The two incidents that prompted Cornyn's remarks had nothing to do with politics, but Cornyn nonetheless attributed them to anger over judges making political decisions. Why? Because at this time -- when, among other things, threat of the "nuclear option" was being used to force the confirmation of Bush's judicial nominees -- one of the biggest rallying cries of the Republicans was "activist judges," and no opportunity to exploit this favorite talking point was being passed up.
So, what did this have to do with David Barton that would lead Sen. Lautenberg to bring Sen. Frist's invitation to a Barton Capitol tour? Well, it was Barton, as much as if not more than his friends in Congress, who had popularized the war on "activist judges."
The Republican war on "activist judges" began during the Clinton's second term, when the Republicans were trying to block the confirmation of Clinton's judicial nominees, claiming they were a bunch of "activist judges" who would "legislate from the bench" to advance the liberal agenda.
In 1997, Barton published a book titled Impeachment: Restraining an Overactive Judiciary, saying that he wrote this book "in response to the request of several U.S. Congressmen," and that it had "found a growing place of influence on Capitol Hill," with "450 copies of the book which they [the congressmen who had requested the book] are selectively distributing." Specifically mentioned by Barton as on of the congressmen "heading this charge" his friend and ally Tom DeLay.
The claim made by Barton about the influence of his book in Congress was not one of his exaggerations. His book really was cited in debates and Republican-led hearings on "activist judges." Sparked by Barton and his allies in Congress, there were calls for the impeachment of judges and even the proposal of a constitutional amendment placing a ten year term limit on all federal judges, including Supreme Court justices.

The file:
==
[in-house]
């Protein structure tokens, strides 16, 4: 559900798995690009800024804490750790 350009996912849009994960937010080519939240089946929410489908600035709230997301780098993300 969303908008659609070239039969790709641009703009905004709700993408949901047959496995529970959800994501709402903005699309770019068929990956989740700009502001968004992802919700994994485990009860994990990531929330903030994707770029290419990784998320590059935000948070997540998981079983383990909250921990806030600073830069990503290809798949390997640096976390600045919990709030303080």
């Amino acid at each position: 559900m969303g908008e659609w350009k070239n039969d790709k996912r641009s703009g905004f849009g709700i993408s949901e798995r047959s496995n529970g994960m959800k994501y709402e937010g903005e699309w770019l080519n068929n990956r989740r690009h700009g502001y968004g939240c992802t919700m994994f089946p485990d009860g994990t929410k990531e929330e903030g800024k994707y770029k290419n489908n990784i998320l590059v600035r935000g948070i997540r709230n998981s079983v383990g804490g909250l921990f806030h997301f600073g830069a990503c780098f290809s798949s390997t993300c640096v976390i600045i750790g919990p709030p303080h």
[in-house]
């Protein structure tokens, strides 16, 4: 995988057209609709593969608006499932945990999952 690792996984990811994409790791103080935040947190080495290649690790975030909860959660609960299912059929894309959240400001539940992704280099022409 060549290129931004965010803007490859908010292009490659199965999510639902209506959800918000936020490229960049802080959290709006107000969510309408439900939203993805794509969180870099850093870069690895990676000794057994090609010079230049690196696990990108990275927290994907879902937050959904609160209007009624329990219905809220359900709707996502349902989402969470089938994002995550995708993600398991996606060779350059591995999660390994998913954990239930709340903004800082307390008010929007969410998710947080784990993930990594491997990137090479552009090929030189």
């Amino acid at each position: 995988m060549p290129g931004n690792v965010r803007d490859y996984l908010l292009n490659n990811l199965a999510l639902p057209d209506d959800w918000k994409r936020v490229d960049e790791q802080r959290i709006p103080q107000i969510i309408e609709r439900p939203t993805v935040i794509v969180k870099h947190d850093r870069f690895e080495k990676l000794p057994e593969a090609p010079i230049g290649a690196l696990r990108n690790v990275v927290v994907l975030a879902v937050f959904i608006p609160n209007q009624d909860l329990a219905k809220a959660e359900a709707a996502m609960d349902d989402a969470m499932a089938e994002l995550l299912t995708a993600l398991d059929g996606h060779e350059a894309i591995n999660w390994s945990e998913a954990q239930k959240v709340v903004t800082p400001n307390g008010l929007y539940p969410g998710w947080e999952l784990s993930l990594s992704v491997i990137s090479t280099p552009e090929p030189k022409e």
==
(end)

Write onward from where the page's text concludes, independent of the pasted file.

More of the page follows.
Upon the election of George Bush in 2000, the "activist judges" rallying cry lost some steam for a few years, but in 2003, with the 2004 election looming, it was revived. At this time, Barton put out a second book, titled Restraining Judicial Activism.
By 2005 the use of the "activist judges" talking point had escalated to the point of dangerous statements coming from the far right, including members of Congress, that could be construed as inciting violence against judges.
It was against this background, and in this context, that Sen. Lautenberg called upon Sen. Frist to rescind his Barton tour invitation. Here is part of what Sen. Lautenberg said that day. A video of his entire speech, which I urge everyone reading this to watch, is at the end of this post.
Sen. Lautenberg began:
At this point, Sen. Ted Kennedy remarked, "the Senator from New Jersey is addressing the Senate on a very important issue, the independence of the judiciary," and requested that an editorial from that day's New York Times regarding the statements of DeLay and Cornyn, titled "The Judges Made Them Do It," be entered into the congressional record.
After some additional comments from Sen. Kennedy, who was calling for a bill for funding to protect the safety of federal judges, Sen. Lautenberg continued:
After a few more remarks about the intimidation of judges and the threat of the "nuclear option," Sen. Lautenberg brought up Bill Frist's invitation:
Sen. Lautenberg next quoted a few statements about David Barton from other sources, the last of which ended, "Barton's not-so-subtle message is that America's Christian heritage is at risk -- and only voting Republican can save it," and then continued:
So, could Barton and his allies really succeed in their attempts to undermine the separation of powers. Was Sen. Lautenberg right in fearing this? The answer is unequivocally yes. As I mentioned at the beginning of this post, the very thing that Sen. Lautenberg was warning of came dangerously close to actually happening -- probably the scariest thing I've ever seen happen in Congress.
On May 17, 2005, a little over a month after Sen. Lautenberg tried to stop Bill Frist's David Barton tour, Rep. Todd Akin (R-MO) introduced the "Pledge Protection Act," an act that would have removed all cases involving the Pledge of Allegiance from the jurisdiction of any court created by an act of Congress (meaning all federal courts except the Supreme Court), and removed the appellate jurisdiction of the Supreme Court "to hear or decide any question pertaining to the interpretation of, or the validity under the Constitution of, the Pledge of Allegiance...or its recitation." This act, so clearly an attempt by Republican members of Congress to usurp the constitutional authority of the courts, passed in the House on July 19, 2006, by a vote of 260-167.